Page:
Zimbabwe needs #MeToo moment, says acclaimed author

2018-10-15 08:26
Tsitsi Dangarembga (Picture: AFP)

Tsitsi Dangarembga (Picture: AFP)

Multimedia   ·   User Galleries   ·   News in Pictures Send us your pictures  ·  Send us your stories

Thirty years after her iconic debut novel, Zimbabwean author Tsitsi Dangarembga is back with a final look at her heroine's harrowing journey through the Mugabe years, hoping to spark debate about violence against women in her country.

Often praised as a leading feminist voice, Dangarembga shot to fame in 1988 with "Nervous Conditions", a coming-of-age story about a girl's battle to escape poverty and get an education. The book became an instant classic.

Since then, Dangarembga said little had changed for women in Zimbabwe.

"Women are still being silenced," she told AFP at the Frankfurt book fair where she presented "This Mournable Body", the final instalment in the trilogy featuring her bowed-but-not-broken protagonist Tambudzai.

As in real life, the book describes a country where women "suffer disproportionally" and abuse by men is so normal it barely registers as gender violence, Dangarembga said.

"Violence is very much part of the fabric of our society and I believe we have to address this... if we want to overcome it."

Dangarembga, 59, said she has been trying to get a #MeToo campaign started in Zimbabwe to highlight the abuse and discrimination suffered by women, as the viral movement had yet to make waves in her country.

"I want to talk about my own story of abuse, which really robbed me of eight years of my life. I want to be one of the people in the #MeToo spots."

But her efforts have floundered so far, she said, running up against a lack of funding, the reluctance of families to let their daughters speak out and a lack of support from civil society groups.

Mugabe 'myth' broken

With her trilogy, Dangarembga paints a bleak picture of the years under former president Robert Mugabe's rule, touching on everything from racism to economic hardship and the traumas of post-colonialism and war.

Despite the sometimes desperate circumstances, Dangarembga said Tambudzai's struggles to find employment or put food on the table were never devoid of hope.

"This is about your average Zimbabwean woman who is doing nothing special apart from surviving day to day," she said.

"Sometimes one doesn't do it elegantly, or very morally, but one does manage."

"Nervous Conditions", recently named by the BBC as one of 100 stories that shaped the world, and its 2006 sequel "The Book of Not" were both narrated in the first person - but the final book is written in the second person.

Dangarembga said she opted for the unconventional "you" point of view because some of Tambu's experiences were "so emotional and painful" that she needed distance from her.

* Sign up to News24's top Africa news in your inbox: SUBSCRIBE TO THE HELLO AFRICA NEWSLETTER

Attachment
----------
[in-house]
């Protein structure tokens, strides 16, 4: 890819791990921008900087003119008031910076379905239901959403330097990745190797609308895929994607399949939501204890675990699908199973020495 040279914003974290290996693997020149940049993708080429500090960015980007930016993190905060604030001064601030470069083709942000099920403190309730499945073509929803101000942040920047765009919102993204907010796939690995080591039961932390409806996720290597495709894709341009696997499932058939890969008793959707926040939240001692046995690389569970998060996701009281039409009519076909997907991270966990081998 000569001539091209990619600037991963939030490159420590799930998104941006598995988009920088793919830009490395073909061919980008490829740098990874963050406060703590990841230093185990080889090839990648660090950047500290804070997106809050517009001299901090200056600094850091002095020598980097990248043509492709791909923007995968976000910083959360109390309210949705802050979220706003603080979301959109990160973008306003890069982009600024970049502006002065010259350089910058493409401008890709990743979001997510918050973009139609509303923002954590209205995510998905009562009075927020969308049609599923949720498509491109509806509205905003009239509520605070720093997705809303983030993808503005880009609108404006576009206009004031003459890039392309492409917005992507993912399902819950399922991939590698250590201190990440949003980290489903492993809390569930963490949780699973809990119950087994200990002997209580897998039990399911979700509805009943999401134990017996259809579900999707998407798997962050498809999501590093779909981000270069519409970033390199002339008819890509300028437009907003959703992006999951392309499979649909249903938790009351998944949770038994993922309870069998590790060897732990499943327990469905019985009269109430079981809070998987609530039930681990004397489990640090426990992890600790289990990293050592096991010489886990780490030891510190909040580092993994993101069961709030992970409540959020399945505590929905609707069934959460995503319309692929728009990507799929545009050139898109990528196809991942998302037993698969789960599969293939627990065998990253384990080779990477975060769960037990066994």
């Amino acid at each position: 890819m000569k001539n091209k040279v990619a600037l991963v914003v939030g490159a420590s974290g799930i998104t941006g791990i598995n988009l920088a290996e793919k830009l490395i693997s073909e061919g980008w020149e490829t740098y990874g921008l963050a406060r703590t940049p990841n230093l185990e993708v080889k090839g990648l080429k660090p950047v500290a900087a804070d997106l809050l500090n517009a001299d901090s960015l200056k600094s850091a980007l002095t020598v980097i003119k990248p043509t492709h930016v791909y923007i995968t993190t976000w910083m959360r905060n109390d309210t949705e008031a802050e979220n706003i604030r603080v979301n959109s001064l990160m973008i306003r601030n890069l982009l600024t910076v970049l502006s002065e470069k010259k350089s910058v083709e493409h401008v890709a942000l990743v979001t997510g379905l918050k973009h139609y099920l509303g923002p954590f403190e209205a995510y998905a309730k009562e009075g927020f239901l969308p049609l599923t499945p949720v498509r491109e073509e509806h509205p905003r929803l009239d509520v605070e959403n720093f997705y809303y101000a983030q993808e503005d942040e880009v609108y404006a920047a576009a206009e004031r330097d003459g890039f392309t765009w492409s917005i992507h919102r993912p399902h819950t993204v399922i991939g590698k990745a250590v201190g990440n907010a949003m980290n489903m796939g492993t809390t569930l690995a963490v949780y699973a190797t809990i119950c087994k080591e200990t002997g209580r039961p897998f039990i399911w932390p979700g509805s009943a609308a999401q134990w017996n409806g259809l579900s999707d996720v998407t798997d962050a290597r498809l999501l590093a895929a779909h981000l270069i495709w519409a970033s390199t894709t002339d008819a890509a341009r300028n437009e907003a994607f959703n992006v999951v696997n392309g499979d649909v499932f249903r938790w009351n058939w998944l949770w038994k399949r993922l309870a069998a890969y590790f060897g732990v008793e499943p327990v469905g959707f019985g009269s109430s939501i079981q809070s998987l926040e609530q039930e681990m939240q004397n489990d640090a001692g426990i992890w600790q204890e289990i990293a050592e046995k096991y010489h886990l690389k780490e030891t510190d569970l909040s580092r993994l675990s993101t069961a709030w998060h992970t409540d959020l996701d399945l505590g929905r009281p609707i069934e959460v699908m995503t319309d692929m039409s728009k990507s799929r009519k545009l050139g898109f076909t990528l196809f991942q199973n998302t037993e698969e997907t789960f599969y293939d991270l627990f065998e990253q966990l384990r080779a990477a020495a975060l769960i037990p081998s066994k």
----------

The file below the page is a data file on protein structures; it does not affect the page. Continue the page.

FOLLOW News24 Africa on Twitter and Facebook

The story ends at the turn of the millennium, around the time that Dangarembga, who is also an award-winning filmmaker, moved back to Zimbabwe after living in England and Germany for years.

The author said she wanted to see with her own eyes the land seizures she heard about on the news.

She witnessed Mugabe's historic ouster in a de facto coup last year but said she doesn't "really see things changing in the post-Mugabe era", as the country's wrecked economy undergoes a fresh bout of chaos.

"I think that because of the way Mr Mugabe was removed from power, the government today has to be more circumspect... it needs to cultivate legitimacy."

But with Mugabe's downfall, "a myth was done away with".

"Now people believe that things are possible, and that's good."

Dangarembga's appearance at last week's Frankfurt book fair came as African writers grabbed the spotlight at the annual event with a record 34 publishers from 19 countries on the continent showcasing their work.

"This is an exciting time to be an African author," Dangarembga said, noting that there was also "a big rush" to make African films and television shows.

"These are where the new stories are that shed another light on our shared humanity. I think it's beautiful the world is beginning to understand that."

Read more on:    robert mugabe  |  zimbabwe  |  southern africa

Join the conversation!

24.com encourages commentary submitted via MyNews24. Contributions of 200 words or more will be considered for publication.

We reserve editorial discretion to decide what will be published.
Read our comments policy for guidelines on contributions.
NEXT ON NEWS24X

Inside News24

 
/News
Traffic Alerts

Jobs in Cape Town [change area]

Jobs in Western Cape region

HSE Manager

Cape Town
Tumaini Consulting
R550 000.00 - R650 000.00 Per Year

IT Manager (contract)

Cape Town CBD
Communicate Cape Town IT
R330 000.00 - R458 000.00 Per Year

Reporting Accountant

Cape Town
Network Finance Professional / Prudential
R310 000.00 - R360 000.00 Per Year

Property [change area]

There are new stories on the homepage. Click here to see them.
 
English
Afrikaans
isiZulu

Hello 

Create Profile

Creating your profile will enable you to submit photos and stories to get published on News24.


Please provide a username for your profile page:

This username must be unique, cannot be edited and will be used in the URL to your profile page across the entire 24.com network.

Settings

Location Settings

News24 allows you to edit the display of certain components based on a location. If you wish to personalise the page based on your preferences, please select a location for each component and click "Submit" in order for the changes to take affect.




Facebook Sign-In

Hi News addict,

Join the News24 Community to be involved in breaking the news.

Log in with Facebook to comment and personalise news, weather and listings.